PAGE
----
In India, Diwali is integral to morale, spirituality, and economy. It is celebrated by nationwide parades, religious ceremonies, and large family gatherings. Fireworks can be seen lighting up the sky for days, and puja, or prayers, take place in many homes and temples. To honor the importance of light overcoming darkness, most people decorate their homes with diyas (clay lamps), paper lanterns, string lights, candles, and  rangolis. These decorations, aside from bringing a positive spiritual atmosphere to homes, also account for a sizable portion of India’s business. In fact, spirituality and economy during Diwali to the point that “stock exchanges remain open during non-market hours for a special trading session called Muhurat, scheduled at an astrologically significant time on the evening of Diwali”¹. People are more likely to buy new clothes, jewelry, electronics, and even cars during this time. Just like Christmas in America, sales skyrocket during Diwali.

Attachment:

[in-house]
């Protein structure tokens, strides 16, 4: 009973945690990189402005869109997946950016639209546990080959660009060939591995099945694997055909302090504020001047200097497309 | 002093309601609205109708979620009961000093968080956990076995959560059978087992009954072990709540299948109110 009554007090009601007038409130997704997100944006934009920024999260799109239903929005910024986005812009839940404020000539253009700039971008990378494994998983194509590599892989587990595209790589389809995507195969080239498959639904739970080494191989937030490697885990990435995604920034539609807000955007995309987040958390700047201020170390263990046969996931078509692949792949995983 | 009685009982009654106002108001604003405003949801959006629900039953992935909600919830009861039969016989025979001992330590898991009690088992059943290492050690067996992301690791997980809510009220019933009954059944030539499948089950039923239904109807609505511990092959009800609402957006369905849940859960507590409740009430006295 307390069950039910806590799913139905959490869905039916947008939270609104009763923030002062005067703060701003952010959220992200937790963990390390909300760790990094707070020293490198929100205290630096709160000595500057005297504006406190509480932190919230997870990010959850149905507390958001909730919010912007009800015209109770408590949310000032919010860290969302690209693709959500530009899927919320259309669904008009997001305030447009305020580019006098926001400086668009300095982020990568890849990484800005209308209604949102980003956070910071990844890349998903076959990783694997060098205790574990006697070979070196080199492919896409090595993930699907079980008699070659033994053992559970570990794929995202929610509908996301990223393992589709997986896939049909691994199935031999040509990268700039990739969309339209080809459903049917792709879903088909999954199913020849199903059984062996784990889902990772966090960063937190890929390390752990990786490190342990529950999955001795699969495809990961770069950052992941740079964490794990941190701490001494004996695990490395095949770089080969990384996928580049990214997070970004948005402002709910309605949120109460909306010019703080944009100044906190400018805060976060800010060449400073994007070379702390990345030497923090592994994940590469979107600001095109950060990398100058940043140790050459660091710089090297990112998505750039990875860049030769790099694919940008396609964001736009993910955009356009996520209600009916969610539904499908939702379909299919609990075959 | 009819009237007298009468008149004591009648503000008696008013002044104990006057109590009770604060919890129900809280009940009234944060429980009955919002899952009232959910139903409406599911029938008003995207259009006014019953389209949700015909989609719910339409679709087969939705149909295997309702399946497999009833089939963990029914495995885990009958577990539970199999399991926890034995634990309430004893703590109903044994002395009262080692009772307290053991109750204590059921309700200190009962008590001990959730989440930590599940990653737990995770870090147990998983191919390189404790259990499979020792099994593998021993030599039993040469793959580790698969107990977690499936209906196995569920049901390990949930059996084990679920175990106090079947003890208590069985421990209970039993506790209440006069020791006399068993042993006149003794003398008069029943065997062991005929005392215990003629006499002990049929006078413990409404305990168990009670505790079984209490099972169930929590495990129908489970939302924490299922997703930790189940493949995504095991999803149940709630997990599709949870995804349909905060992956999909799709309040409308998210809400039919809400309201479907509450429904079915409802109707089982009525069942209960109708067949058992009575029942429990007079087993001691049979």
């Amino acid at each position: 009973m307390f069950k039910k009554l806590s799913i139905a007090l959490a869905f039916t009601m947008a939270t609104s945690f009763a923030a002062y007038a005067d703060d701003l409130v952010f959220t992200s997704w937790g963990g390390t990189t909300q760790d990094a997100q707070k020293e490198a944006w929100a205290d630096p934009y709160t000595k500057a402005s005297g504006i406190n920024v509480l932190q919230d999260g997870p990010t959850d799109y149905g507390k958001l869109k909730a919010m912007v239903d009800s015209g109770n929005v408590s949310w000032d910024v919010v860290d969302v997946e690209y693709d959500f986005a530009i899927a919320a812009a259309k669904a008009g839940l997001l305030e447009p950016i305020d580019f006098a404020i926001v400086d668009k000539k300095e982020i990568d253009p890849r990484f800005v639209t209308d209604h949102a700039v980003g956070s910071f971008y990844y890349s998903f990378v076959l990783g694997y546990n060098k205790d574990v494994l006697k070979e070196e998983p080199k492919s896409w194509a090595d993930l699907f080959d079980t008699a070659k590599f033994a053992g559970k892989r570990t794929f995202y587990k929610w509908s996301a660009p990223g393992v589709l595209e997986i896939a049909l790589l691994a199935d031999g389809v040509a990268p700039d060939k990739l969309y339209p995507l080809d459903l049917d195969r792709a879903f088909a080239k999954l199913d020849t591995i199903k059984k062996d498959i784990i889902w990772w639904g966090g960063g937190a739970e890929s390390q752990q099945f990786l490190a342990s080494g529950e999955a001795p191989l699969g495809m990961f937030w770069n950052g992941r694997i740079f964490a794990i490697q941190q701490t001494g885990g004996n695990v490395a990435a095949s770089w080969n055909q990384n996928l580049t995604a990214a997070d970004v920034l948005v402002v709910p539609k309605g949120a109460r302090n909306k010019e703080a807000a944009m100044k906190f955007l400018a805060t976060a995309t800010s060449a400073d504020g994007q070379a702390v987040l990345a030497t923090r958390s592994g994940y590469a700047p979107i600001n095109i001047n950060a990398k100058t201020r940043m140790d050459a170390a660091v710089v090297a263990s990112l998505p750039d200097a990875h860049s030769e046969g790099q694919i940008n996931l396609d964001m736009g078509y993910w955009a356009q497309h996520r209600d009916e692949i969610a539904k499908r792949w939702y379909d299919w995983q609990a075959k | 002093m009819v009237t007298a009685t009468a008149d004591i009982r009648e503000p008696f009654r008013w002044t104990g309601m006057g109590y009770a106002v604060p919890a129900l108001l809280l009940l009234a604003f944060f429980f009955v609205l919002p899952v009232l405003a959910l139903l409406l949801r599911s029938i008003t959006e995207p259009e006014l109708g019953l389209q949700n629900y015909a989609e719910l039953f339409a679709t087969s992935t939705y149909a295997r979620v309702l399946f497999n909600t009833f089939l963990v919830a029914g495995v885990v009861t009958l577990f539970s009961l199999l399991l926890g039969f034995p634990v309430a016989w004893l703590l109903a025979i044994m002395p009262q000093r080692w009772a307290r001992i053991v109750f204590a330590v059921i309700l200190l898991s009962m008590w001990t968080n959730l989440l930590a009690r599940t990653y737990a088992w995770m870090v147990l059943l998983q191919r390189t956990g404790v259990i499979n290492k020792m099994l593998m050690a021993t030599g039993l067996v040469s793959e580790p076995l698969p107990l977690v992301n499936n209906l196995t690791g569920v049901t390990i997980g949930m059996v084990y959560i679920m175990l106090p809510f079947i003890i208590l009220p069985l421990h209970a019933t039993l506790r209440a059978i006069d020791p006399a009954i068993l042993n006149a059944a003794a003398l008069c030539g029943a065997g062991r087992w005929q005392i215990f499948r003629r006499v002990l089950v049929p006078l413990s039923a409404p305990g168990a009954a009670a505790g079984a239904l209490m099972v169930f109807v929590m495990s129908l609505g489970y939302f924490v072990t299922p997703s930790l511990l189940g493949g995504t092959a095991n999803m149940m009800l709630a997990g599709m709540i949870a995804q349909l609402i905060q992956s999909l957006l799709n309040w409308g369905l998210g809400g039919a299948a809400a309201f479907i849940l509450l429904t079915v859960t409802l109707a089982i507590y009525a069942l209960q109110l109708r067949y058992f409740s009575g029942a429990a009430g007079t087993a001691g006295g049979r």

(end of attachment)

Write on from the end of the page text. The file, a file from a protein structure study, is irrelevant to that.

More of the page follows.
This year, however, India’s economy is locked in a fierce battle with COVID-19. Many large markets, anticipating vast crowds, have closed, but India’s economy relies on the sales made during Diwali, so the majority of stores and markets remain open. India was second only to the U.S. in its number of coronavirus cases before Diwali, at 8.5 million cases ¹. With currently over nine million coronavirus cases and 138,000 deaths ², Diwali’s festive frenzy seems to have taken its toll on the overall health of the country.